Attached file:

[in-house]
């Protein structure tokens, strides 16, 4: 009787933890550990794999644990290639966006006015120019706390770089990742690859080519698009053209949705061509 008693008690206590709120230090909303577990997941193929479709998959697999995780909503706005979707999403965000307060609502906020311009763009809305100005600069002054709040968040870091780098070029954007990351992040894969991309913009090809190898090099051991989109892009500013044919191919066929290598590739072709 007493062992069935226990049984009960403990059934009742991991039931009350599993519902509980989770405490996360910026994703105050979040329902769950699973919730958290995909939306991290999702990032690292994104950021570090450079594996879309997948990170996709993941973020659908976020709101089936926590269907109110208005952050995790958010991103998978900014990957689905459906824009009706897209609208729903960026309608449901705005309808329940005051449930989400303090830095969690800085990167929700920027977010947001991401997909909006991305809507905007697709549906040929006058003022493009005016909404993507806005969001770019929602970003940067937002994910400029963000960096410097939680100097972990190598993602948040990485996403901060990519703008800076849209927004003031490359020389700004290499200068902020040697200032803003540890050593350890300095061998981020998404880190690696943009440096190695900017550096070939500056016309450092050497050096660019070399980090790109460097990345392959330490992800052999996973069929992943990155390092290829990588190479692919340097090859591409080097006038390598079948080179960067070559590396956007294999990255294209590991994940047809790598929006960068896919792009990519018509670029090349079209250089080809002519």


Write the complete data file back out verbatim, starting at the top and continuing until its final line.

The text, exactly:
[in-house]
């Protein structure tokens, strides 16, 4: 009787933890550990794999644990290639966006006015120019706390770089990742690859080519698009053209949705061509 008693008690206590709120230090909303577990997941193929479709998959697999995780909503706005979707999403965000307060609502906020311009763009809305100005600069002054709040968040870091780098070029954007990351992040894969991309913009090809190898090099051991989109892009500013044919191919066929290598590739072709 007493062992069935226990049984009960403990059934009742991991039931009350599993519902509980989770405490996360910026994703105050979040329902769950699973919730958290995909939306991290999702990032690292994104950021570090450079594996879309997948990170996709993941973020659908976020709101089936926590269907109110208005952050995790958010991103998978900014990957689905459906824009009706897209609208729903960026309608449901705005309808329940005051449930989400303090830095969690800085990167929700920027977010947001991401997909909006991305809507905007697709549906040929006058003022493009005016909404993507806005969001770019929602970003940067937002994910400029963000960096410097939680100097972990190598993602948040990485996403901060990519703008800076849209927004003031490359020389700004290499200068902020040697200032803003540890050593350890300095061998981020998404880190690696943009440096190695900017550096070939500056016309450092050497050096660019070399980090790109460097990345392959330490992800052999996973069929992943990155390092290829990588190479692919340097090859591409080097006038390598079948080179960067070559590396956007294999990255294209590991994940047809790598929006960068896919792009990519018509670029090349079209250089080809002519």